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  #7  
Old 05-08-2013, 10:48 AM
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Quote:
Originally Posted by Iknownot View Post
If you are a careful user, (ie you don't visit skeevy sites and you don't open email attachments willy-nilly) MS security essentials is pretty decent.

I have been using ESET Nod 32 for the past couple of years and I like it. It's pretty light on the resource usage and it get good ratings in the protection comparison tests I've seen.
My employer uses ESET Nod 32 too, pretty good and we use in on both user workstations and our servers. If you're looking to buy a solution, go with this one.
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Old 05-08-2013, 10:54 AM
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Thanks guys/gals - I'm going to get on remotely and take a look at her user accounts. I'll take a look at the MS package and avast and go from there.
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Old 05-08-2013, 11:50 AM
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I recommend either ESET Smart Security or Webroot SecureAnywhere. I like eset because it has so little overhead but switched to webroot this year and it's equally easy on resources. By using this link you'll get a discount on Webroot.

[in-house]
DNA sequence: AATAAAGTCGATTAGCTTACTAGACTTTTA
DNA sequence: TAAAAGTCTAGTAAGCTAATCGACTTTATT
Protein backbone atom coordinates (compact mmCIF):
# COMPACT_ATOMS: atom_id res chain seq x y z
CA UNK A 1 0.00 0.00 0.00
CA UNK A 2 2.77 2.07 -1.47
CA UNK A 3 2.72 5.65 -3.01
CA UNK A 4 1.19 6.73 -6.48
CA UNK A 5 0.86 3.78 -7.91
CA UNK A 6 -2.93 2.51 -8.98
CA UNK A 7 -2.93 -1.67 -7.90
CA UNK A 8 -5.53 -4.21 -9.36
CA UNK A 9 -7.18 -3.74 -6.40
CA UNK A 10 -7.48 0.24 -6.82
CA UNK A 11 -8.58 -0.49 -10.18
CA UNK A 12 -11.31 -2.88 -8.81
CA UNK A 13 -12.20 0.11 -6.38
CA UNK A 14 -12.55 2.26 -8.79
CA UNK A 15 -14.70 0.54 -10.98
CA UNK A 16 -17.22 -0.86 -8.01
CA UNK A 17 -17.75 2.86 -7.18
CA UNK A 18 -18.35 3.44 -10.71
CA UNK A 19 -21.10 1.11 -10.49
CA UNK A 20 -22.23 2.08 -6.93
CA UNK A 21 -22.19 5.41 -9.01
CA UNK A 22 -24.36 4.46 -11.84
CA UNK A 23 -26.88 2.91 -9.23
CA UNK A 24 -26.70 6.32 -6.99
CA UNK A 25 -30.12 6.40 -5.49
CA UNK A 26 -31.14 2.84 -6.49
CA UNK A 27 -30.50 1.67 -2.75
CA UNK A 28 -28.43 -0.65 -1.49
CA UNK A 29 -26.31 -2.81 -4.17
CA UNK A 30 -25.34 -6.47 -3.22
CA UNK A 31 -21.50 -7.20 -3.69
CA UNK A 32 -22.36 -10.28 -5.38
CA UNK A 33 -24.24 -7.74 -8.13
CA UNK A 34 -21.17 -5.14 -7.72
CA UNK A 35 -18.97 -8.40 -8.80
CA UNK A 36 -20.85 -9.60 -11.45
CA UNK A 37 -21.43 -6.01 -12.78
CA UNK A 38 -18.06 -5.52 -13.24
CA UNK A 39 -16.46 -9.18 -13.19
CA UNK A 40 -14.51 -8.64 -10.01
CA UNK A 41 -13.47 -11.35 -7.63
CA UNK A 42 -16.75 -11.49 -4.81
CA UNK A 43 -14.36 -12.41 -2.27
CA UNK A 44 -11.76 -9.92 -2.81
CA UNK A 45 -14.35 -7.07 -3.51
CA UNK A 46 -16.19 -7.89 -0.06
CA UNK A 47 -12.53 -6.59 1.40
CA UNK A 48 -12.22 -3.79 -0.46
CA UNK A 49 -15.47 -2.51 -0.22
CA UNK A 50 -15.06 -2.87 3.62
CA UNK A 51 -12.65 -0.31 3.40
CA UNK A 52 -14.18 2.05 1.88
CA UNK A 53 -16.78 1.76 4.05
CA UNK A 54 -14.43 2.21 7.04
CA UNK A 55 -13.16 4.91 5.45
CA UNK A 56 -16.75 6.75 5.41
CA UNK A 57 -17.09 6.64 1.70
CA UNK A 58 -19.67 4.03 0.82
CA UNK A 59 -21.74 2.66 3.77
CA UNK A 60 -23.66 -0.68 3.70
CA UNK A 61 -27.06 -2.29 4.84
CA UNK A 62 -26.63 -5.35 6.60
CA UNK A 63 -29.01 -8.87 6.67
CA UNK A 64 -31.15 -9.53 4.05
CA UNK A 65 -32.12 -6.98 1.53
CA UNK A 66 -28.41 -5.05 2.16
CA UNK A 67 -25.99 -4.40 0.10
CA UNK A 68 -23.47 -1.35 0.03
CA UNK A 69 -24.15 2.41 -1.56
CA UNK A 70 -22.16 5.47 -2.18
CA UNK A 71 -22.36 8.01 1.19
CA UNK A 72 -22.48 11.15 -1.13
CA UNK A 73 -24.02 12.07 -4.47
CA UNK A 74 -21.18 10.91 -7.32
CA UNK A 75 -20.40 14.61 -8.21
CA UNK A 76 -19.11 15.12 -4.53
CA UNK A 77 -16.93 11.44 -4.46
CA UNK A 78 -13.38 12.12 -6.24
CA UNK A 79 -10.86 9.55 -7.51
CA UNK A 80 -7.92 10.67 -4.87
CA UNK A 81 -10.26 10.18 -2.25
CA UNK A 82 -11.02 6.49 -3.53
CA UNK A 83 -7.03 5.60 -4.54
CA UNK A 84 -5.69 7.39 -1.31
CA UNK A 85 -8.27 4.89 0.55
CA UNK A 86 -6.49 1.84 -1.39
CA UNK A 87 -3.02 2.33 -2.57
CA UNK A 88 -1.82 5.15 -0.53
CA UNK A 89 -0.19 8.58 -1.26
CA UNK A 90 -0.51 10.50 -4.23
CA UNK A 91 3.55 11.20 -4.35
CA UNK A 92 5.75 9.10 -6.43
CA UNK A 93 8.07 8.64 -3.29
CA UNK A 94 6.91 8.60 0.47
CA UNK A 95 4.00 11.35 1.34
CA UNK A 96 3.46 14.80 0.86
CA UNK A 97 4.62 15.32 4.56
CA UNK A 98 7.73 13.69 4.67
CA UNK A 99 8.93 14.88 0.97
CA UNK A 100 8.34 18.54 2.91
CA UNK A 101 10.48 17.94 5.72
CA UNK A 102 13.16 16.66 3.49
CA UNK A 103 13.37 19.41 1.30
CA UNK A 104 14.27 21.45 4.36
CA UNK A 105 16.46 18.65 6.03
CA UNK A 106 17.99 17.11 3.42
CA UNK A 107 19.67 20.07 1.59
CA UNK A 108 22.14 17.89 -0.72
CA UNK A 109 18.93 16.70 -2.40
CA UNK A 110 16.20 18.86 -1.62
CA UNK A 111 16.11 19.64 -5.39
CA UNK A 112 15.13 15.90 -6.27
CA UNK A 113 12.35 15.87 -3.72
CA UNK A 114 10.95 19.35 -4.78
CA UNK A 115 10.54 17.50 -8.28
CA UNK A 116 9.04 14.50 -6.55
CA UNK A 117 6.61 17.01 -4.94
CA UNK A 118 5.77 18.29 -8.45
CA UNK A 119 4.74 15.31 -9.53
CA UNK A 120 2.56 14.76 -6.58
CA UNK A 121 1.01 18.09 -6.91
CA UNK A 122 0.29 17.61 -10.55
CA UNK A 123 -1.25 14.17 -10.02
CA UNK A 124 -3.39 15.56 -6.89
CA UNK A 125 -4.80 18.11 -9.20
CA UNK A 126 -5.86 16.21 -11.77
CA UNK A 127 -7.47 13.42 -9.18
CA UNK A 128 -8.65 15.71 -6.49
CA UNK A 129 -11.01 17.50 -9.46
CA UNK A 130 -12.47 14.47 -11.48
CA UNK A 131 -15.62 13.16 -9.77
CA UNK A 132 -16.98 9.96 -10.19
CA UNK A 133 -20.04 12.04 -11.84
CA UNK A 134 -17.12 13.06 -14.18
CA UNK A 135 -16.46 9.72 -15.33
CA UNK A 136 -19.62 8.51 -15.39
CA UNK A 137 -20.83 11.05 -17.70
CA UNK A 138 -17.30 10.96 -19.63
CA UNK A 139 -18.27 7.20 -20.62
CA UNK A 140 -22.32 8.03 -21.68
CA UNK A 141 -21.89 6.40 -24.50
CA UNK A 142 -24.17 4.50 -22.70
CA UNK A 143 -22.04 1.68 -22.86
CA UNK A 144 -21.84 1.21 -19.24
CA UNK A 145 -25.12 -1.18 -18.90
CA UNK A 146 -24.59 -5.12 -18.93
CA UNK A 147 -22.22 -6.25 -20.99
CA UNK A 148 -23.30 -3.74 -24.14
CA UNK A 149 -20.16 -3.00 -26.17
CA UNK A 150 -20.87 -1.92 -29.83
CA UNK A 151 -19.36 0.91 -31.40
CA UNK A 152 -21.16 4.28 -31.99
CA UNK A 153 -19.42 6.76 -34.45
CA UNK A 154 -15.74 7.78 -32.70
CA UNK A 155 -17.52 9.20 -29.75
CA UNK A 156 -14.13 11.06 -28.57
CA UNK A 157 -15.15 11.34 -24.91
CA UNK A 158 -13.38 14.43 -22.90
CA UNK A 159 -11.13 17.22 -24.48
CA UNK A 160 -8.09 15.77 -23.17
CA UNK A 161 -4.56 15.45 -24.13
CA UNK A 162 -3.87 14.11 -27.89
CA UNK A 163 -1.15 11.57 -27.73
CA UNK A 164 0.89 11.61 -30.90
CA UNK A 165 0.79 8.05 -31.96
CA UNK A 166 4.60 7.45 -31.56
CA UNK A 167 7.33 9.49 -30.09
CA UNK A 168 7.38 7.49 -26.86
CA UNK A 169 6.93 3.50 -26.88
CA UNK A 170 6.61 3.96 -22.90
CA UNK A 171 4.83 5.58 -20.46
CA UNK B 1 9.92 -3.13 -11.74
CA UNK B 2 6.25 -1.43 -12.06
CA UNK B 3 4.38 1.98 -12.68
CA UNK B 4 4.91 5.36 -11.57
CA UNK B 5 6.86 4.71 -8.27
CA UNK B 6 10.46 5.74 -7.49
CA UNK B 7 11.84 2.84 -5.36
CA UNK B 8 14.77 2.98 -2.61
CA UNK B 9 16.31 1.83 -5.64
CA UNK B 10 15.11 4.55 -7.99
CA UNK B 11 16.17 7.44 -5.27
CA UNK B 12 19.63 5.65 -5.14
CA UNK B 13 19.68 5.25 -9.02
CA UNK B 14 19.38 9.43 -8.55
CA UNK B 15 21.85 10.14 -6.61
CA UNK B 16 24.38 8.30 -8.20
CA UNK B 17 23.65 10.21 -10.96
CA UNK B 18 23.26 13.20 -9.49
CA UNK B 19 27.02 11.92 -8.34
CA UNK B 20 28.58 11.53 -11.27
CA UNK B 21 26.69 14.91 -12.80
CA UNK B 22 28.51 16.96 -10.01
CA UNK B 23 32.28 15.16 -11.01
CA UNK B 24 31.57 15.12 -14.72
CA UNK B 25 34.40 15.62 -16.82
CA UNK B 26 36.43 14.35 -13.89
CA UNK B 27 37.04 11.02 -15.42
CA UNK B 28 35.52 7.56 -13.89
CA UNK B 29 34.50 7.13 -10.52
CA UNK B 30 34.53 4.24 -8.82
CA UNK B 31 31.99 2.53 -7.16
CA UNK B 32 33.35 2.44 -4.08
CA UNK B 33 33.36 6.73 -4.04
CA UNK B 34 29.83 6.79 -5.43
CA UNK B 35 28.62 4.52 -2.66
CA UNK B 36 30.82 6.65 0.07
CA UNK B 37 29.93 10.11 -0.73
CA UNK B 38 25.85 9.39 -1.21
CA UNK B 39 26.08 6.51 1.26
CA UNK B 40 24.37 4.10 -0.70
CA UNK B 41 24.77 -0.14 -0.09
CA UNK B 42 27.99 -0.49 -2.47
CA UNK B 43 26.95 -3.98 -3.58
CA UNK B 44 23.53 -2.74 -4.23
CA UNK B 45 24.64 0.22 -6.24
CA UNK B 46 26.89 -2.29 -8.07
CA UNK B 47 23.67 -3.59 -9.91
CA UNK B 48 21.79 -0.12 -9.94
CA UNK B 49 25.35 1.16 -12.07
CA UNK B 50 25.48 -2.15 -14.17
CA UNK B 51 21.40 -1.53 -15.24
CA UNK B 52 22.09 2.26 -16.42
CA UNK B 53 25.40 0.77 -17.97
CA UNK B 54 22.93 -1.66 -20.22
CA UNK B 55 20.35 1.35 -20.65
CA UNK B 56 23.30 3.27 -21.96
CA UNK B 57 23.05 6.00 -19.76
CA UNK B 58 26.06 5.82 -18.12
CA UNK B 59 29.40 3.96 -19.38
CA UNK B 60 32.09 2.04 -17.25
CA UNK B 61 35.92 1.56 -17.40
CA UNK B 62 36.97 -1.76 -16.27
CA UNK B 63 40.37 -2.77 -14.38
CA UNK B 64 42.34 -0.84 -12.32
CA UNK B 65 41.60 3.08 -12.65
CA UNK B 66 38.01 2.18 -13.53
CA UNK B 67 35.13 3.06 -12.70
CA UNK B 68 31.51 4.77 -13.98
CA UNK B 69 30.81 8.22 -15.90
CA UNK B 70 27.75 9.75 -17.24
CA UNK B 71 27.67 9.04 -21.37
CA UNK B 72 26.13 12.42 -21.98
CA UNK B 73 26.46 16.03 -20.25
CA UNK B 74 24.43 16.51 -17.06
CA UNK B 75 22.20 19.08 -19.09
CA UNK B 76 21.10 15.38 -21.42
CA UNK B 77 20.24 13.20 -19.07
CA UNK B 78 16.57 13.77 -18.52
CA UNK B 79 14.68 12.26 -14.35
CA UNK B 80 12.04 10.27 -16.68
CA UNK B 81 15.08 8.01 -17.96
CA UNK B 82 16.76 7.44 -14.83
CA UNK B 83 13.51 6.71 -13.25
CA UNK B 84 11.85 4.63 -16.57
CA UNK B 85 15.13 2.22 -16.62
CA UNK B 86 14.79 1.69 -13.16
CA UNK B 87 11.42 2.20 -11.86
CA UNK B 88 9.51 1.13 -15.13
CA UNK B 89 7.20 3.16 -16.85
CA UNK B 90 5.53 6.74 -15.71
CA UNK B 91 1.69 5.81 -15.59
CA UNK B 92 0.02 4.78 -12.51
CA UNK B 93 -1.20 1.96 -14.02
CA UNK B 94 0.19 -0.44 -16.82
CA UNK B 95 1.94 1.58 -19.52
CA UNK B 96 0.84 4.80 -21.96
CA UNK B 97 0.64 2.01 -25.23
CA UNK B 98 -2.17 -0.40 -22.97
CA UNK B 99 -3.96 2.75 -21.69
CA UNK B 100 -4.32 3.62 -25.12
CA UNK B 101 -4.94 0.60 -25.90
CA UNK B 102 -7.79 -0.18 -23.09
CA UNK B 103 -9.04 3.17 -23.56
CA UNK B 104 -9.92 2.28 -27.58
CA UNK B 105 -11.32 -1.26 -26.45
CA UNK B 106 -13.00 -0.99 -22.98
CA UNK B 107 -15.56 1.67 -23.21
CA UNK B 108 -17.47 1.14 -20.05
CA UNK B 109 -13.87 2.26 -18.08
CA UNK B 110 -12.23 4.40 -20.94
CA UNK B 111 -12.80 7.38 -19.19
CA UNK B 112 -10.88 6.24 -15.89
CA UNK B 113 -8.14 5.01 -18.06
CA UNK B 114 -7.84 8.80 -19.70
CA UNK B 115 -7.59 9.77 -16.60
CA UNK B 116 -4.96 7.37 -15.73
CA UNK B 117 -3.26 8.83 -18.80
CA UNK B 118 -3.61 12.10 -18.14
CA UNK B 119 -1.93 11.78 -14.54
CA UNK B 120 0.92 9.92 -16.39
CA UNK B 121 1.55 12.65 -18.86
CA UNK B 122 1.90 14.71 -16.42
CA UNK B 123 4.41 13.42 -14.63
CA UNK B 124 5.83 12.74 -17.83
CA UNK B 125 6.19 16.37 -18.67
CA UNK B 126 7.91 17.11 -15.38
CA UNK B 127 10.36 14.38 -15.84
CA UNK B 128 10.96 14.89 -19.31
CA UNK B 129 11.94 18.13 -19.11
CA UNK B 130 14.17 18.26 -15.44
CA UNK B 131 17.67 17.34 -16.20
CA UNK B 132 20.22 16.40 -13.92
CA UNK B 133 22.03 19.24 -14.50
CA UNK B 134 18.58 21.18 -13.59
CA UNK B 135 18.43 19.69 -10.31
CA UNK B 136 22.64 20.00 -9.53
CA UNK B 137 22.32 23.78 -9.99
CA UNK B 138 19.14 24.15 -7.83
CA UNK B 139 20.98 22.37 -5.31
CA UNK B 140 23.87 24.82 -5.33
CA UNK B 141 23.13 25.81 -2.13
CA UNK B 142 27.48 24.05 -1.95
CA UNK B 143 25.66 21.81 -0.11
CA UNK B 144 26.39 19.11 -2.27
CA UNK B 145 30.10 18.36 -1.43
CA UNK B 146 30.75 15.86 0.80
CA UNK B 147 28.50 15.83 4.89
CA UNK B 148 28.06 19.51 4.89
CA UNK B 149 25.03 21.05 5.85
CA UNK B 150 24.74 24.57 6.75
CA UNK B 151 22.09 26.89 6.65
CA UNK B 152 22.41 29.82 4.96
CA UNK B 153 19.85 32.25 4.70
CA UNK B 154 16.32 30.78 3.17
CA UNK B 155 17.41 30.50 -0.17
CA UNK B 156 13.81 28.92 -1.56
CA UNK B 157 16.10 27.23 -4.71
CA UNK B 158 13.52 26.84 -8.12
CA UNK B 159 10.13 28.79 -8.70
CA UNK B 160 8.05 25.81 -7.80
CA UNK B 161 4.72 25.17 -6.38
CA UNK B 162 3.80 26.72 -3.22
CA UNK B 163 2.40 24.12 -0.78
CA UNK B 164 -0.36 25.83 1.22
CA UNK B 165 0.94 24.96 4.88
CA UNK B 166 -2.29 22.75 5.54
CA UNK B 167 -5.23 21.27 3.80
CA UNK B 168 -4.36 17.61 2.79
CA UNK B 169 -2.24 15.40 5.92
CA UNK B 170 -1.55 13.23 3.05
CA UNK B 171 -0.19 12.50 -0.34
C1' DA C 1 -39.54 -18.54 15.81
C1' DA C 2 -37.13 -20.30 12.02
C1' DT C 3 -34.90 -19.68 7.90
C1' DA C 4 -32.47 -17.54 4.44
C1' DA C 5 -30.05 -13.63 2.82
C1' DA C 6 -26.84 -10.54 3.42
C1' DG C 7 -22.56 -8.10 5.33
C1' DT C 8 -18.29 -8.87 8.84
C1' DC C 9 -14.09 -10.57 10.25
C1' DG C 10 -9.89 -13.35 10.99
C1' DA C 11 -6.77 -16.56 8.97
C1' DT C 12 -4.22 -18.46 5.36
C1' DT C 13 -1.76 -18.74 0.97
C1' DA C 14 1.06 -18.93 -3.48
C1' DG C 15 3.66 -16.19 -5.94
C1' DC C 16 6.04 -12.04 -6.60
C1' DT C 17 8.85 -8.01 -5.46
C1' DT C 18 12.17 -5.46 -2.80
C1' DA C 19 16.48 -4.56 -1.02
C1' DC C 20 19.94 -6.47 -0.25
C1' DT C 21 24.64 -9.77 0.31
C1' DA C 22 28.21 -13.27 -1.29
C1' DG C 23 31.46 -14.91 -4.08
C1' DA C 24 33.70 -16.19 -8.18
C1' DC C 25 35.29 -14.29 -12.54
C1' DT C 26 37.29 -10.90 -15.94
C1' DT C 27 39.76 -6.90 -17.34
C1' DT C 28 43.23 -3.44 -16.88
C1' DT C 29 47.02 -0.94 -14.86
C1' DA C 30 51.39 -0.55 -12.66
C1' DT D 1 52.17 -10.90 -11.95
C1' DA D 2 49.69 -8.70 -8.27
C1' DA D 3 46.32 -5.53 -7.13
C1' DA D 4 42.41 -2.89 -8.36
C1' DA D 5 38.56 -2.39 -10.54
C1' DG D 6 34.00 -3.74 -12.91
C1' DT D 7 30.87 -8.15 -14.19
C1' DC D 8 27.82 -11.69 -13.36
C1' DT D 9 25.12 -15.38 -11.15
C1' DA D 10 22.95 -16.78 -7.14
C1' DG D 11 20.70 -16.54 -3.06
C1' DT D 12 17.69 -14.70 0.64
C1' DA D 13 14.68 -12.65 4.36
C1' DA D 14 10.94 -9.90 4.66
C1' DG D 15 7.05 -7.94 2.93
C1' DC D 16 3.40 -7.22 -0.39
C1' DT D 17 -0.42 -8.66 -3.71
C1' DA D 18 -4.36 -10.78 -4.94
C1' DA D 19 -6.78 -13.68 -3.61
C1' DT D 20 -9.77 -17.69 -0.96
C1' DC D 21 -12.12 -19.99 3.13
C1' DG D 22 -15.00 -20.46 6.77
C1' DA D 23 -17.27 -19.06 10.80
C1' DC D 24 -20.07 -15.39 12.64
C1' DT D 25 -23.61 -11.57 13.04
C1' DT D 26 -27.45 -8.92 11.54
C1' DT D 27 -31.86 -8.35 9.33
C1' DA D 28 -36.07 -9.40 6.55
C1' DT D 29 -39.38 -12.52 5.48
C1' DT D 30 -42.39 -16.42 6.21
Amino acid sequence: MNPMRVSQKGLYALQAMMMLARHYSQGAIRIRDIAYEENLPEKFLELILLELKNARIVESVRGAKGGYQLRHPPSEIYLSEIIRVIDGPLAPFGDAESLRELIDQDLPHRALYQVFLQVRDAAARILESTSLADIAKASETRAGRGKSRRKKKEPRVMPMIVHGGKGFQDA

Reviews
http://www.pcmag.com/reviews/antivirus
http://www.pcmag.com/article2/0,2817,2411616,00.asp

I'd avoid Norton, McAfee and Microsoft Security Essentials because when new malware is developed they test the malware against the most popular AV products to make sure it can sneak by, and Norton and McAfee dominate business, while MS dominates in the home. That means a few weeks of being vulnerable until the new malware is discovered and a new patch or set of definitions is released.
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Last edited by sholling; 05-08-2013 at 12:02 PM..
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  #10  
Old 05-08-2013, 6:48 PM
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1> I highly recommend Microsoft Security Essentials, or you can buy Norton free after rebate deals which pop up every week.

2> Update Windows OS as soon as updates are available.

3> Learn when to click "Next", and when not to. Just don't accept everything a program or website ask. Read everything before click "Next", and "uncheck" all request to install toolbars.
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  #11  
Old 05-08-2013, 6:51 PM
foxtrotuniformlima foxtrotuniformlima is offline